All who take seriously the scriptures and the lordship of Christ must bow before John 17 and embrace Christian unity as a primary goal for the kingdom. In the remainder of the New Testament I find only two causes that can warrant division in the body of Christ: defective doctrine and defective lifestyle. Christians are duty-bound to separate from those who become subject to church discipline for reasons of personal immorality or theological heterodoxy. Those two reasons, and no others.
Furthermore, it seems clear enough to me that the New Testament ideal for churches is that they be multi-generational, multi-ethnic, and presumably multifaceted with regard to the cultural trappings of the things that they did in common.
So it grieves me to notice a trajectory in this day and time (speaking of the general movement of our denomination, and not singling out any one person) toward what I regard as the opposite position regarding division in the body of Christ:
- From where I sit, it appears that people become less and less willing to take theological stands when doing so risks division in the body of Christ. Thus, theology is on the decline as a cause that can warrant division in the body of Christ, although it is a legitimate scriptural cause for such.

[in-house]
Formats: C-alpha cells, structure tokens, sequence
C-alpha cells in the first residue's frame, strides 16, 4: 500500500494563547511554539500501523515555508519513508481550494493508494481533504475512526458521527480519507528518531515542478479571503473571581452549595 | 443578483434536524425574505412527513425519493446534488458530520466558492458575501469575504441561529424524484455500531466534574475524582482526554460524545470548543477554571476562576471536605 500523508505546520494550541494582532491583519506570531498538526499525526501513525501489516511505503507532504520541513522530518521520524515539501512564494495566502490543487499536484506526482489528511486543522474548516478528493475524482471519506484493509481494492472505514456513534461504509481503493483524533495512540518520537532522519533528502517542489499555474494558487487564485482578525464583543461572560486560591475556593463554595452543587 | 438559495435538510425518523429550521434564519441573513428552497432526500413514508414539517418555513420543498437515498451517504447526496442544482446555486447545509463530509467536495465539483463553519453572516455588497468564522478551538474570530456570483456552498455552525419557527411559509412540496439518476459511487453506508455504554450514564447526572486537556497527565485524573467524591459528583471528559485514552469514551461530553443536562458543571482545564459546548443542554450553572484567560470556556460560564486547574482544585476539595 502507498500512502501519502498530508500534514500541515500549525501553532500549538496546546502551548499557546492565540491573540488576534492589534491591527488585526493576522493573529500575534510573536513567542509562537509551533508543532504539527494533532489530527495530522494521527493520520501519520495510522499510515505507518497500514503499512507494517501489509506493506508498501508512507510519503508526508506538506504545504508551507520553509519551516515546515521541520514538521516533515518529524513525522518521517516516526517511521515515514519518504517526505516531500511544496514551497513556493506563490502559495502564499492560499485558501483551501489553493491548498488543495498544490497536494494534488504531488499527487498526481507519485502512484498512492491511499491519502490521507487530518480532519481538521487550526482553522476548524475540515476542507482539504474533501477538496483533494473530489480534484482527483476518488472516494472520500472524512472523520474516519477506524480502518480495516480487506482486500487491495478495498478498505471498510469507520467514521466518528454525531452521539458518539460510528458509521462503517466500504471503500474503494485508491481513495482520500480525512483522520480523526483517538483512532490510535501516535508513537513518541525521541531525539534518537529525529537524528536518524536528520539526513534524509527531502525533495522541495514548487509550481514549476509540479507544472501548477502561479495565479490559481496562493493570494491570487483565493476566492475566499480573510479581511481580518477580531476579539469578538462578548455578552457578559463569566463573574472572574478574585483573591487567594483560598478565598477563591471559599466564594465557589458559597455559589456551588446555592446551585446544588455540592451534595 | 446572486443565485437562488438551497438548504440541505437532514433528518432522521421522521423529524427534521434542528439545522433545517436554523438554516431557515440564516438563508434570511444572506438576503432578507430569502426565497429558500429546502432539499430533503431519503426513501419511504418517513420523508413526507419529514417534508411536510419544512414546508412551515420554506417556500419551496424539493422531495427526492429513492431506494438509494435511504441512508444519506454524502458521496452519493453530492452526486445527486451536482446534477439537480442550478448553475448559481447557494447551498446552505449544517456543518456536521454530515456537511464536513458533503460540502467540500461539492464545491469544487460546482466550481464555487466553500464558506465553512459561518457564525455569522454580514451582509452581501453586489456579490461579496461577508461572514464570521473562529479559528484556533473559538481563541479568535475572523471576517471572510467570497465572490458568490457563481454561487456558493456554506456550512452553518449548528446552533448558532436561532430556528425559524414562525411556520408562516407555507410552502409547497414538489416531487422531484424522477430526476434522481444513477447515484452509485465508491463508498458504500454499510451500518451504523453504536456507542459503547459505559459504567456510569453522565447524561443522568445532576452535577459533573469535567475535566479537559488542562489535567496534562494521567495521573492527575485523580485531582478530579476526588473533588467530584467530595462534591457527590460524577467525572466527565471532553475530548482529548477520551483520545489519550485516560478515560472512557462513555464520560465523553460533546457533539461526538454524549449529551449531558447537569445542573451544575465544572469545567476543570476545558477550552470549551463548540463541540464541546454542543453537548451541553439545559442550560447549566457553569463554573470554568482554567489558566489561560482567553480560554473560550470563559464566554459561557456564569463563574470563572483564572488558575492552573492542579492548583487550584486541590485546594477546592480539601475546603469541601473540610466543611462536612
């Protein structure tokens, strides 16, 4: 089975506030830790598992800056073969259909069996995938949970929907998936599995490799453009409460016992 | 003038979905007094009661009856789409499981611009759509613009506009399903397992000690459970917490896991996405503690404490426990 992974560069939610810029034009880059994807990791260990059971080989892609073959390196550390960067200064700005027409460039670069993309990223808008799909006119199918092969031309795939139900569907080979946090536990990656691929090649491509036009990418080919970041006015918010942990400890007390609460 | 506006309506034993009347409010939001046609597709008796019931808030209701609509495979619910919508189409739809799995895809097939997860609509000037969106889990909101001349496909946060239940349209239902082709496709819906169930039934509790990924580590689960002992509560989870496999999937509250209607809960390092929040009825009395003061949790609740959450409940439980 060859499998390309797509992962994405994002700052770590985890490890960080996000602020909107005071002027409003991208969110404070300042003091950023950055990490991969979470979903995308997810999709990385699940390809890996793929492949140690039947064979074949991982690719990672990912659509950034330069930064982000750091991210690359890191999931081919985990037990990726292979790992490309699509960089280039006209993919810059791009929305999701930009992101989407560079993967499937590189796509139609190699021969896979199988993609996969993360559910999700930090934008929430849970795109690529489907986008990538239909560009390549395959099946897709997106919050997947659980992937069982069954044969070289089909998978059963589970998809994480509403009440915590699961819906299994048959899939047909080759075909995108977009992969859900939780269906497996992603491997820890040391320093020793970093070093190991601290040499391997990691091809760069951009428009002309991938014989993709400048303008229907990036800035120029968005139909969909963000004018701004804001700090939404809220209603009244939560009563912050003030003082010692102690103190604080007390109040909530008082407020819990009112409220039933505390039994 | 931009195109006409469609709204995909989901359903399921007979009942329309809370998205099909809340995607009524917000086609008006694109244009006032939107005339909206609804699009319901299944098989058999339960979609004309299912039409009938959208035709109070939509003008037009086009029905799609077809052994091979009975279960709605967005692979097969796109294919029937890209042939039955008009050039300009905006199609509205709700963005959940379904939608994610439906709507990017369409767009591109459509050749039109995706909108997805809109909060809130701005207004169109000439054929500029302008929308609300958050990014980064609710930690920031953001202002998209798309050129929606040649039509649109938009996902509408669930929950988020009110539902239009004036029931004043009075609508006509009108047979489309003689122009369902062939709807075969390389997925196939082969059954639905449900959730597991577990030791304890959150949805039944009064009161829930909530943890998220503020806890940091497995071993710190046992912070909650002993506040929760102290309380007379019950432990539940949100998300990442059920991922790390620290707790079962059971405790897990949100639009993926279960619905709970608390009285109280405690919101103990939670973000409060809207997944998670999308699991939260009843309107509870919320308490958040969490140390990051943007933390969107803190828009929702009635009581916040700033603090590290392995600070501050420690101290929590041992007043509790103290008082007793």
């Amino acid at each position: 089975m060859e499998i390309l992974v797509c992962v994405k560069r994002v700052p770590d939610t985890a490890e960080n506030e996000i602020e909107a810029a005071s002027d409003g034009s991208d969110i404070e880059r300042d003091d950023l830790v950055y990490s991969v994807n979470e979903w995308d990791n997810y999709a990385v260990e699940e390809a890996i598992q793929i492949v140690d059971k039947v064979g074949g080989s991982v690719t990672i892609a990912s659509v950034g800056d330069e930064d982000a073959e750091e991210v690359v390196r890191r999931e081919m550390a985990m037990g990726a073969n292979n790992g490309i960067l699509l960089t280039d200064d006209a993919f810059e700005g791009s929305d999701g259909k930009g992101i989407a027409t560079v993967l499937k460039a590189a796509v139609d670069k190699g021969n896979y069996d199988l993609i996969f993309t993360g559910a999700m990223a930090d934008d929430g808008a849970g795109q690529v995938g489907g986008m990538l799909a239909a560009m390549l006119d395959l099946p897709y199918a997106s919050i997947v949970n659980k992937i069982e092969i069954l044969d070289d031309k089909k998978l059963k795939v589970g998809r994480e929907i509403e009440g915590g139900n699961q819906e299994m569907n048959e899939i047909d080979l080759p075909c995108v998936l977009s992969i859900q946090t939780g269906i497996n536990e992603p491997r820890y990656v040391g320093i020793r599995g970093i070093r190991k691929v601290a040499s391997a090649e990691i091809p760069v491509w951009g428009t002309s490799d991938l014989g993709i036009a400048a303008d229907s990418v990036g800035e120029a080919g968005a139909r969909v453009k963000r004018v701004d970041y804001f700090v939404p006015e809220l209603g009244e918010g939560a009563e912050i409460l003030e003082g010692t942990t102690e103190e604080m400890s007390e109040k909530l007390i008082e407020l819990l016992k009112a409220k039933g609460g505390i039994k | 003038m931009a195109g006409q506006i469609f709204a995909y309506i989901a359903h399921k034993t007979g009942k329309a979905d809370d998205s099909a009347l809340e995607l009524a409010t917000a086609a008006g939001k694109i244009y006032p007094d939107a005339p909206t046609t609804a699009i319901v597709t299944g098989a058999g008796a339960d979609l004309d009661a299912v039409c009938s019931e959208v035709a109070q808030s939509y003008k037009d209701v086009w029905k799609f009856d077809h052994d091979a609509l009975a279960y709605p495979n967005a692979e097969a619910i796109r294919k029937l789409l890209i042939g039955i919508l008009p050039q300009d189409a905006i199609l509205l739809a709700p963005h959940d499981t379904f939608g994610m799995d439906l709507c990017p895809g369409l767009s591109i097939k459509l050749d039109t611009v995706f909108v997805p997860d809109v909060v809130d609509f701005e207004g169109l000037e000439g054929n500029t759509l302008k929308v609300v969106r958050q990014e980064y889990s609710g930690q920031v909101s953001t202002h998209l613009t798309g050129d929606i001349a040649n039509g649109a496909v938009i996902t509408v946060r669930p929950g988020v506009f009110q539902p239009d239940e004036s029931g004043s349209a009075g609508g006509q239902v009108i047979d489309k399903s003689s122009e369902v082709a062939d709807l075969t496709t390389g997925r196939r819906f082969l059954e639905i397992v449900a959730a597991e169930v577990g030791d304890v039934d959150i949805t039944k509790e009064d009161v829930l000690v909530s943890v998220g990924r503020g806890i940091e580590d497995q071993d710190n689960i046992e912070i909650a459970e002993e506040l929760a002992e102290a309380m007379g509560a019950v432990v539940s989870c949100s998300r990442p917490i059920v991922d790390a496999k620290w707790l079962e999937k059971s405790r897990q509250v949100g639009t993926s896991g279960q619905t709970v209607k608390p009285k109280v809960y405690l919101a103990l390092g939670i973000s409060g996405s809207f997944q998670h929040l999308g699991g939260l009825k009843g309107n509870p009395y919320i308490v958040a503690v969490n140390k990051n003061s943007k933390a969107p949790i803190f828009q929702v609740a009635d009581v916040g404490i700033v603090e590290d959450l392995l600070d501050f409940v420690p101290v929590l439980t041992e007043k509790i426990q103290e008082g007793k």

- Don't get me started on the abandonment of church discipline in the Southern Baptist Convention. Much of why we are where we are is a fear on the part of churches that effective church discipline will be unpopular or divisive, I believe.
- The quest for a "homogeneous unit."
- What kind of radio station people listen to and what style of music they want to sing in church.
- Whether the church ought to relocate or stay where it is.
- Attempts to facilitate change to the newest ministerial fad.
- Petty personal differences.
- I stop here not because I am out of things to list, but because I don't know that I would ever run out of things to list.